Dear Father, ever since the statue was first placed in the cathedral, I have been deeply attached to the Madonna. Even after cloistering myself, I never failed to offer prayers to her. And I believe she also remembered me. Holy Mother has always been there to protect and guide me. She even trusted this humble priest in such a horrible disaster and allowed me to hold her holy head in my arms. For some thirty years, I had prayed to the holy statue on the desk in my cell. Even now, I see her burnt face vividly in my mind especially when singing the Lady psalms.

Dear Father, forty-five years have passed since I found the statue. I wish my poor writing could give you a certain account of my fated encounter with the Holy Mother. If it is ever possible, it would be my greatest pleasure to see the Madonna restored to her original state. Please place her upon the altar. So does she wish, I believe.

May our prayers to the Holy Mother reach all beings in the world!

Yours faithfully,

Kaemon Noguchi

Hokkaido Trappist Monastery

For more information click into The Madonna of Nagasaki

2 posted on 04/14/2010 3:09:36 PM PDT by NYer ("Where Peter is, there is the Church." - St. Ambrose of Milan)
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To: NYer


3 posted on 04/14/2010 3:10:01 PM PDT by big'ol_freeper ("Anyone pushing Romney must love socialism...Piss on Romney and his enablers!!" ~ Jim Robinson)
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To: big'ol_freeper

If that’s survival, I’d hate to see the carnage.

4 posted on 04/14/2010 3:14:55 PM PDT by historyrepeatz
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To: NYer

I was surprised to see how beautiful the Head of Madonna that survived the Nagasaki atomic bomb is. Really beautiful. I thought she would look grotesque. Just beautiful!

5 posted on 04/14/2010 3:15:03 PM PDT by Saundra Duffy (For victory & freedom!!!)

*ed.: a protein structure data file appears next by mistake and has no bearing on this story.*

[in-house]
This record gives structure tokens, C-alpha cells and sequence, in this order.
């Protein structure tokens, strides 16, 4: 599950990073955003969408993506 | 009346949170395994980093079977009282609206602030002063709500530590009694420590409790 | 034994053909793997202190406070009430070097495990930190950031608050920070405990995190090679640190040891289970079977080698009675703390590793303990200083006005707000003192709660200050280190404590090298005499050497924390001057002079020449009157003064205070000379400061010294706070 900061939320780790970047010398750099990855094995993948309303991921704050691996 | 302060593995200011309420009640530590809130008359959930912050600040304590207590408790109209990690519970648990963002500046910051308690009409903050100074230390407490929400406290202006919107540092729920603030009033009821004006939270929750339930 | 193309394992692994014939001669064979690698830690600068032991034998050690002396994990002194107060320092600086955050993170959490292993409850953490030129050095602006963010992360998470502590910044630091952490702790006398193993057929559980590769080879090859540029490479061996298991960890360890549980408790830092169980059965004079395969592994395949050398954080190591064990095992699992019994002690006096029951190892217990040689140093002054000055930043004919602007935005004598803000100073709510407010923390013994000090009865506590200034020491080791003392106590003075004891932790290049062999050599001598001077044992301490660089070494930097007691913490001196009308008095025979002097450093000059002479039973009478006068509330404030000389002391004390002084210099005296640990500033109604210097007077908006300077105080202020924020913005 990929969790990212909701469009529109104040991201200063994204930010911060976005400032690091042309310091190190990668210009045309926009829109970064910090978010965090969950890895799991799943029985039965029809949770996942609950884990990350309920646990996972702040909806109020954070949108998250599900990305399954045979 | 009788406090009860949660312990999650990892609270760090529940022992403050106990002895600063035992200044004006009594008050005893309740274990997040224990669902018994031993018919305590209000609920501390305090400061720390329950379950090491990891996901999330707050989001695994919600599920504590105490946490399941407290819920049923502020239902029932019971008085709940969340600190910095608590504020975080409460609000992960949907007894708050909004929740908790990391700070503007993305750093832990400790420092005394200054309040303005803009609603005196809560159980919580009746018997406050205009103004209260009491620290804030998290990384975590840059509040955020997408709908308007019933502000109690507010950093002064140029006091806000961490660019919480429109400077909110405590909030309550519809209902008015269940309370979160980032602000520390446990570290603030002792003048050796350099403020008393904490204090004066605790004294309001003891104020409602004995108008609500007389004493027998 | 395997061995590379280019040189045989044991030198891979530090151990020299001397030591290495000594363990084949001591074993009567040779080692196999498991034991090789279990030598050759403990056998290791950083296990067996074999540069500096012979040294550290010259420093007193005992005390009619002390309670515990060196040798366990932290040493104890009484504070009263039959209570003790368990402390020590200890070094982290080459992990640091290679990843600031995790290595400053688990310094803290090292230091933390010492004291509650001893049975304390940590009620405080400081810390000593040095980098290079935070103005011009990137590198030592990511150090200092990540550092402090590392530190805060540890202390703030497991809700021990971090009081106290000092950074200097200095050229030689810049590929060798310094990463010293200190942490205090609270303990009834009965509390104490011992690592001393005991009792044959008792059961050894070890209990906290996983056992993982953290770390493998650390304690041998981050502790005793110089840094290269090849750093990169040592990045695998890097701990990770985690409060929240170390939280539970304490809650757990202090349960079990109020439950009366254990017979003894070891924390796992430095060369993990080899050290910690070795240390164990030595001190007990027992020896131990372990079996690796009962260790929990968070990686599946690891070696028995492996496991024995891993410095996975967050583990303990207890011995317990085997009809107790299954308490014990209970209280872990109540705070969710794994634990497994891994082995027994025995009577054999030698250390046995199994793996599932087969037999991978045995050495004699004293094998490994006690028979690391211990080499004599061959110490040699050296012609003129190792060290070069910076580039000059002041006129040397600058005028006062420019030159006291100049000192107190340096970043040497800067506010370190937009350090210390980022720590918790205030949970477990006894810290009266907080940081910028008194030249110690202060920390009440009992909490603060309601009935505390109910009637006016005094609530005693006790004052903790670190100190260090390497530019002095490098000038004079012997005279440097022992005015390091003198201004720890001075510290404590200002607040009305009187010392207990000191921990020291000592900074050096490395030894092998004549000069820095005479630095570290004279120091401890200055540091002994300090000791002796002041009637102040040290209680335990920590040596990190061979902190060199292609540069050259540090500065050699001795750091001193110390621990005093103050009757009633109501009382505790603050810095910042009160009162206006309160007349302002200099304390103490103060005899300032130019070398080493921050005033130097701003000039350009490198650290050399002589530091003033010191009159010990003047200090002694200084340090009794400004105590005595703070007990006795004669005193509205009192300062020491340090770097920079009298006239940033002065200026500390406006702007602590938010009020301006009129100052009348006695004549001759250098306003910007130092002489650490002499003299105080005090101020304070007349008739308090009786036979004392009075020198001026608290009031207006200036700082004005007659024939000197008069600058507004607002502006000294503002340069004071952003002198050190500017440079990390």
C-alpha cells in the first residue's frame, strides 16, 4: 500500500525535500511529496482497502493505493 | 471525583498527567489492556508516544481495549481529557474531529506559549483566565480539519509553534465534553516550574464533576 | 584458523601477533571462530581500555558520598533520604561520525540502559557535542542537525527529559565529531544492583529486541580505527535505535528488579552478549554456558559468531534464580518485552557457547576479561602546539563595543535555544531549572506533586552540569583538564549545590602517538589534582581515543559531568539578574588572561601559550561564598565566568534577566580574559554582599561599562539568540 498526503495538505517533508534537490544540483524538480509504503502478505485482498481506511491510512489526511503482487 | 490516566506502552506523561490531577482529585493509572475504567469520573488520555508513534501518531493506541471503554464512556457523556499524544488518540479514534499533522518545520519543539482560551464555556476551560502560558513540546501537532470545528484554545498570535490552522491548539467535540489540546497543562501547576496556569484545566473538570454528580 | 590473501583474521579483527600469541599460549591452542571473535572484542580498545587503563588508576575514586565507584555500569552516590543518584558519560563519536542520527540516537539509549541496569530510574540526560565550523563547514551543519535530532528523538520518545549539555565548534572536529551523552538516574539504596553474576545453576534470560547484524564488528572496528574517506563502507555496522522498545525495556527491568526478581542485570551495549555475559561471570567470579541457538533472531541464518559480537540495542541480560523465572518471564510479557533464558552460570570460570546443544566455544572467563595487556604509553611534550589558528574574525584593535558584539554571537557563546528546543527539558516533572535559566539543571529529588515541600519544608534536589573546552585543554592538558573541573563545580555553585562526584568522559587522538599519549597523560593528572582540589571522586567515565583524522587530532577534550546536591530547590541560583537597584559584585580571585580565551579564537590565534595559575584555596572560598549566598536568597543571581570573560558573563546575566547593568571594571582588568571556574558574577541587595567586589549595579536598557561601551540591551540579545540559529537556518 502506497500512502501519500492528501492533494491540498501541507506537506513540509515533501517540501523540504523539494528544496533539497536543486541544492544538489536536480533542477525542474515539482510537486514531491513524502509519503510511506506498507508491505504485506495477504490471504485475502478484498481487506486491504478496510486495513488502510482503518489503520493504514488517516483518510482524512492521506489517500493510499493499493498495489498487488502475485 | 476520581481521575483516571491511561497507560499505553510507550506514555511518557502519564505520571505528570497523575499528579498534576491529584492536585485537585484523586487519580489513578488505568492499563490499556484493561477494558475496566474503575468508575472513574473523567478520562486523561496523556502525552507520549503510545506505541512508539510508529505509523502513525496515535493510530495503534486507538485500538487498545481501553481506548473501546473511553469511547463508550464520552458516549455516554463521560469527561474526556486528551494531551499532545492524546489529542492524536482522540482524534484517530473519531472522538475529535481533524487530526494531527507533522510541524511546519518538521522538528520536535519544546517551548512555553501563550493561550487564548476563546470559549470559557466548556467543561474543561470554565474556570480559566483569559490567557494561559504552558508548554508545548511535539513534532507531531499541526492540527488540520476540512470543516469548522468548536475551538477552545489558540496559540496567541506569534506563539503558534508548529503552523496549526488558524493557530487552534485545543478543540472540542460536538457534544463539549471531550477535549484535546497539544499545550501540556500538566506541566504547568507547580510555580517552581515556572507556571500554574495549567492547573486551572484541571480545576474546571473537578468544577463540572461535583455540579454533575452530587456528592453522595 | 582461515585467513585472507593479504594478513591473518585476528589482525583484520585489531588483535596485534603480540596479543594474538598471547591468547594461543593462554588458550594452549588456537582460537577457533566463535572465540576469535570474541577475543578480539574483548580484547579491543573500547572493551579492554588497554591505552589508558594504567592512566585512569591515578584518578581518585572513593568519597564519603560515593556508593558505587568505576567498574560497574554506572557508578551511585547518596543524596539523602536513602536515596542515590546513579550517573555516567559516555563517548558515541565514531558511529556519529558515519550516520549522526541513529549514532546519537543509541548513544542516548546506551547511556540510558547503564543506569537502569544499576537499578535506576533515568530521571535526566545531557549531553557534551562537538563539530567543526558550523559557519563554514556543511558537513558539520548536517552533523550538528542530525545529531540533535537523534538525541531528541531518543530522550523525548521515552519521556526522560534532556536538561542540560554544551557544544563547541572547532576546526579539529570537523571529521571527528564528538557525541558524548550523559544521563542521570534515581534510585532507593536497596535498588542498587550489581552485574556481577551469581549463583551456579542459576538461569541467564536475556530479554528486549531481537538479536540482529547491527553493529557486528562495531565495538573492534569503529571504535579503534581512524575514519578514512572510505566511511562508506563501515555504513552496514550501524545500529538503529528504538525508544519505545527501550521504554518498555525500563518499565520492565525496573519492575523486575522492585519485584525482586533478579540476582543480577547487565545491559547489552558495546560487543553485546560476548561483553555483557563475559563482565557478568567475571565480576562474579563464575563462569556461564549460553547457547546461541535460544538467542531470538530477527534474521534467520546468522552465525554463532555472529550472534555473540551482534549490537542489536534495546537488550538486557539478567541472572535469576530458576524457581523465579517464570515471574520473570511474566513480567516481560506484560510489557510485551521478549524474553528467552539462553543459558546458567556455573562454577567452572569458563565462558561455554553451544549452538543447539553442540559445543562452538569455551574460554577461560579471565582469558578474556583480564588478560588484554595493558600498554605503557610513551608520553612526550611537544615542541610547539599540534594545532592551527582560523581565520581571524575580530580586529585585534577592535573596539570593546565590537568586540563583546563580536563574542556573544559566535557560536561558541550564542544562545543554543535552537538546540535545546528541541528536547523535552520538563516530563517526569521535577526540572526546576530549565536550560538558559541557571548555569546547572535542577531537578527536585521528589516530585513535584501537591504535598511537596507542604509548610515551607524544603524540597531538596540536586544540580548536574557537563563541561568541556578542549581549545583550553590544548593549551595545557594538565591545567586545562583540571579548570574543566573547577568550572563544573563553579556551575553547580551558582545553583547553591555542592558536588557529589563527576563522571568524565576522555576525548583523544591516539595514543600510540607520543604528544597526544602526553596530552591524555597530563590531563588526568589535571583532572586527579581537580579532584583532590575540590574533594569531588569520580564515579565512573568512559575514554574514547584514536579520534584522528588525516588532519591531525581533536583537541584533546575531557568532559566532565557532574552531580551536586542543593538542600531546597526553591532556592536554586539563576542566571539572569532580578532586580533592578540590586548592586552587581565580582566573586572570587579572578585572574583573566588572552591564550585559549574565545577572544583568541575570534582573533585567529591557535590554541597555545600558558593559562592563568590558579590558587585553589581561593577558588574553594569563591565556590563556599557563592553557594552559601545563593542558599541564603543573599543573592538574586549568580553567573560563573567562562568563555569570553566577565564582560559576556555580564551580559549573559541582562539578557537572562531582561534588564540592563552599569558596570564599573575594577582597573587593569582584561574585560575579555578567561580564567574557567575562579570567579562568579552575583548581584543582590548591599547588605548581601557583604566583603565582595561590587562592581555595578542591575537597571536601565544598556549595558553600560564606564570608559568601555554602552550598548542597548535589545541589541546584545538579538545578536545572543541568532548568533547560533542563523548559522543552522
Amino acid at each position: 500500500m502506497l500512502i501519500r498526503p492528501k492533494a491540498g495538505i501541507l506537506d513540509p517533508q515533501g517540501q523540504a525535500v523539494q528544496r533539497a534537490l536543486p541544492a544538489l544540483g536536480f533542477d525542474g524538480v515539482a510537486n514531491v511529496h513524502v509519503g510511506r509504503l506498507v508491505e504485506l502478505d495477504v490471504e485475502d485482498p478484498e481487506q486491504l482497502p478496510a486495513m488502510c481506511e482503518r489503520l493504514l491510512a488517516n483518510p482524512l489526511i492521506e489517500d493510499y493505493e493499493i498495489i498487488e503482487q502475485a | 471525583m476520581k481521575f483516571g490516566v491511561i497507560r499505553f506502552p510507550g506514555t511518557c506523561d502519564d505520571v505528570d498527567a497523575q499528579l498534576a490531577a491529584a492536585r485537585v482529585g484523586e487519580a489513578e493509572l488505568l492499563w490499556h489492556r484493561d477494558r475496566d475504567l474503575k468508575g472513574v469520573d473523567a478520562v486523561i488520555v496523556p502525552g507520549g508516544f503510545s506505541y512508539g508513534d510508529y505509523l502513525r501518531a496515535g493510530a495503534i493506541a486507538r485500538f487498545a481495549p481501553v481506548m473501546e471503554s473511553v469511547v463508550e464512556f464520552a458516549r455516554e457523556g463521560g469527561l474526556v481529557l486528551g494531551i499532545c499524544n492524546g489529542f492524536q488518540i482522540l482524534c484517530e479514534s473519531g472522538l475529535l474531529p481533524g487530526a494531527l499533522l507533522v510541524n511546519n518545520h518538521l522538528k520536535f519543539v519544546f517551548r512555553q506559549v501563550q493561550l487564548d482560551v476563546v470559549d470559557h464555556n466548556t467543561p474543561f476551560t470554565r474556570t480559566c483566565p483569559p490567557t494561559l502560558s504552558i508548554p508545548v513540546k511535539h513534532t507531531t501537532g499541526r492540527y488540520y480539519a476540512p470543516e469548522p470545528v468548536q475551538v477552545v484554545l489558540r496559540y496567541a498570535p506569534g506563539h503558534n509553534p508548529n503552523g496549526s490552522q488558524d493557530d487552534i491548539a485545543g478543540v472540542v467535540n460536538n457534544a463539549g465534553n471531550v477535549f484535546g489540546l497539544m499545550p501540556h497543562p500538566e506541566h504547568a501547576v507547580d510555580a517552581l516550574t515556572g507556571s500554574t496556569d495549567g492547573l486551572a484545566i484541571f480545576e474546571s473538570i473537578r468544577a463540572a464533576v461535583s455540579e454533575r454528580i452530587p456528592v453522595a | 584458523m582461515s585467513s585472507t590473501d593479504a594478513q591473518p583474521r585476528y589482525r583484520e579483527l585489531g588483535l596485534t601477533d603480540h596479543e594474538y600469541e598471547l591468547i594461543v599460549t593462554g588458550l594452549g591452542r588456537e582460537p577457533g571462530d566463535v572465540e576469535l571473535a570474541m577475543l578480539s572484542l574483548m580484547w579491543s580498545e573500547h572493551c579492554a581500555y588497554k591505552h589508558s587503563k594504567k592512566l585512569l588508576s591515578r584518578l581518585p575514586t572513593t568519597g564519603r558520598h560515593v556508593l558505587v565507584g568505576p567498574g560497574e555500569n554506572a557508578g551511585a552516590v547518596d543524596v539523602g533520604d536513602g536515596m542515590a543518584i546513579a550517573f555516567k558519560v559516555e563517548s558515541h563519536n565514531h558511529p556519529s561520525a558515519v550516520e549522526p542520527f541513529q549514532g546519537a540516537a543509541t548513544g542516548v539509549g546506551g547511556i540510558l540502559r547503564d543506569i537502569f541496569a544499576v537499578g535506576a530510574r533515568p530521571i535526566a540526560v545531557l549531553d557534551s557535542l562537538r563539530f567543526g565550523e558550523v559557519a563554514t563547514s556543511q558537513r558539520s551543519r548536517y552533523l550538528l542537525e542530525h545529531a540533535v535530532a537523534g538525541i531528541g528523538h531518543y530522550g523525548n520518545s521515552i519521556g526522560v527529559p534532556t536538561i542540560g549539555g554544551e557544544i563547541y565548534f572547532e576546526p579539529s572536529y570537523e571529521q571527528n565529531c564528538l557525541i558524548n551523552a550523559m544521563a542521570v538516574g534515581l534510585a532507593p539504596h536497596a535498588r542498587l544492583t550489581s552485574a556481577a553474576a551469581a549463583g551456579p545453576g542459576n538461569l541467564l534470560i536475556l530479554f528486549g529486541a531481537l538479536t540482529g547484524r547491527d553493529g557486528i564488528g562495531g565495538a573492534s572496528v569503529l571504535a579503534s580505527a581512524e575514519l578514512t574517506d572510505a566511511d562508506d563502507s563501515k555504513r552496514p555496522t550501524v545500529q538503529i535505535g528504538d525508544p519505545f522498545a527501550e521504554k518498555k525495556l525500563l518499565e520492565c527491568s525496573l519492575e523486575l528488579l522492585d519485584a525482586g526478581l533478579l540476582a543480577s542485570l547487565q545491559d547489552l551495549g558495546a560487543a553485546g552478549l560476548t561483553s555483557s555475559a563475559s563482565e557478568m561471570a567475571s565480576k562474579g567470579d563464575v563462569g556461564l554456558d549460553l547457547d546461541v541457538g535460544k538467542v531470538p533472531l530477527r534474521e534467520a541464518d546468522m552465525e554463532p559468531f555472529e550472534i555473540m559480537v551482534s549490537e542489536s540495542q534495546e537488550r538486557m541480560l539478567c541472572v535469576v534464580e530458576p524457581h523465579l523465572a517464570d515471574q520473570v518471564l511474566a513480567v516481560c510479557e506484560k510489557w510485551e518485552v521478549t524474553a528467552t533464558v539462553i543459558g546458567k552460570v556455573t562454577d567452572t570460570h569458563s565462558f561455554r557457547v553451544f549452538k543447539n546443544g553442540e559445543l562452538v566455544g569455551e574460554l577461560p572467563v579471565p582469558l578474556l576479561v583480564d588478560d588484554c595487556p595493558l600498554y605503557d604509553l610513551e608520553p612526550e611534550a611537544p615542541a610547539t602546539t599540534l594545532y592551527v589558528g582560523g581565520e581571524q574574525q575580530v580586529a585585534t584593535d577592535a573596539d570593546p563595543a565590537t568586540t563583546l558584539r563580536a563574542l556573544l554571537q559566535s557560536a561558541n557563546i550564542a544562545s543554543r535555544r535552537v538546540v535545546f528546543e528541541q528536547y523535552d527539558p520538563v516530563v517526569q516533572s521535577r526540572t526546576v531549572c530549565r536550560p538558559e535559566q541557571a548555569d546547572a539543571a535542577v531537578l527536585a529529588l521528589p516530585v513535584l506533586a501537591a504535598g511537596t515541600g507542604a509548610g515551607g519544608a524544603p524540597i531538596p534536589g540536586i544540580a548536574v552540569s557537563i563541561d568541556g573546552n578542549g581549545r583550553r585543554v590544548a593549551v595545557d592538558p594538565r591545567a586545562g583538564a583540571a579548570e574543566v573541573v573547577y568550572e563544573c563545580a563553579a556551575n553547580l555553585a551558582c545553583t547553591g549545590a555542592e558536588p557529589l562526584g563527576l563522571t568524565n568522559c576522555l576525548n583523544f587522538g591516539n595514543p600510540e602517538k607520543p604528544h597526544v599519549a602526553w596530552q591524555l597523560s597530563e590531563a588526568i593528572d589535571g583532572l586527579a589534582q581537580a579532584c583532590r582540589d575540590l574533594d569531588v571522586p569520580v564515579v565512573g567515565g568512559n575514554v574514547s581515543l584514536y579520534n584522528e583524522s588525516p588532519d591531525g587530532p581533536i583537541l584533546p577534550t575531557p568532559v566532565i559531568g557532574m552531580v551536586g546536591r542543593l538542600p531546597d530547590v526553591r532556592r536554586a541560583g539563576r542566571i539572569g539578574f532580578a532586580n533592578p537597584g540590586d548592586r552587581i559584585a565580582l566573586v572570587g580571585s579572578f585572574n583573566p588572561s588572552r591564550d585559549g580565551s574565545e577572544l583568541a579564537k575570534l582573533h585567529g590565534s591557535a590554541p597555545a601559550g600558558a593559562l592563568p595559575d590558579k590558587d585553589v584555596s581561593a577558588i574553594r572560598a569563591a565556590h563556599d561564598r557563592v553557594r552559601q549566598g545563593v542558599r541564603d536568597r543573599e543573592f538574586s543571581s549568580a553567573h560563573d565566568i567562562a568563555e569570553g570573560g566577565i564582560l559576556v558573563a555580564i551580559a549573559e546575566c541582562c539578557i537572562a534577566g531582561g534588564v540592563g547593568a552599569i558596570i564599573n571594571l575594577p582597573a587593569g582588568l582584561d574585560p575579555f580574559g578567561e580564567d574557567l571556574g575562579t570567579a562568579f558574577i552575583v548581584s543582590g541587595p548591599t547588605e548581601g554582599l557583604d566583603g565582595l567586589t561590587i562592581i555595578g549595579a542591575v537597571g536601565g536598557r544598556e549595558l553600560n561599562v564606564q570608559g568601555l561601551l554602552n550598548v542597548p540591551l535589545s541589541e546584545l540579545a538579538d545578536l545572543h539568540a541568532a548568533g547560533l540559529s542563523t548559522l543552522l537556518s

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To: NYer

Quick, someone call the ACLU I am offended by this!!!!


6 posted on 04/14/2010 3:16:57 PM PDT by GraceG
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Comment #7 Removed by Moderator

To: historyrepeatz

What are you, a Baptist?

8 posted on 04/14/2010 3:18:38 PM PDT by jla (Obama & Co. vs. Jefferson & Madison - my money's on the latter)
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Comment #9 Removed by Moderator

To: F15Eagle
I'm not too thrilled about the way this artifact is being used. War in general is an abhomination, and nuclear bombing of cities is most grievously abhominable.

But tyranny is even worse. One might reasonably dispute the appropriate necessity of bombing Nagasaki (as opposed to some other target). One cannot reasonably dispute the appropriate necessity of defeating the Empire of Japan.

10 posted on 04/14/2010 3:21:31 PM PDT by ArrogantBustard (Western Civilization is Aborting, Buggering, and Contracepting itself out of existence.)
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Comment #11 Removed by Moderator

To: NYer

As a American and a Catholic I’m offended by this. Given the Japanese habit of subtlety to me the implied message here is that the Christian West(Americans) destroyed even the image of their own deities. At least to me this is what it seems. In any event I’m one American who is beyond fed up with listen to the Japs go on about the terrible atomic bombings as if America struck out of the blue for no could reason. I’ve had numerous arguments with people over this and have almost come to blows over it. The japanese were barbarinas in what they did in WW2 and they started a war with America and lost. If the out come had been different, if Japan had won the war you can be sure that the Japanese wouldn’t be sitting around saying to themselves “Gee, that was a terrible thing we did to the Americans, we shouldn’t have done that’’. We be getting our teeth smashed in with a rifle butt for the ‘’honor’’ of being a slave to the Emporer.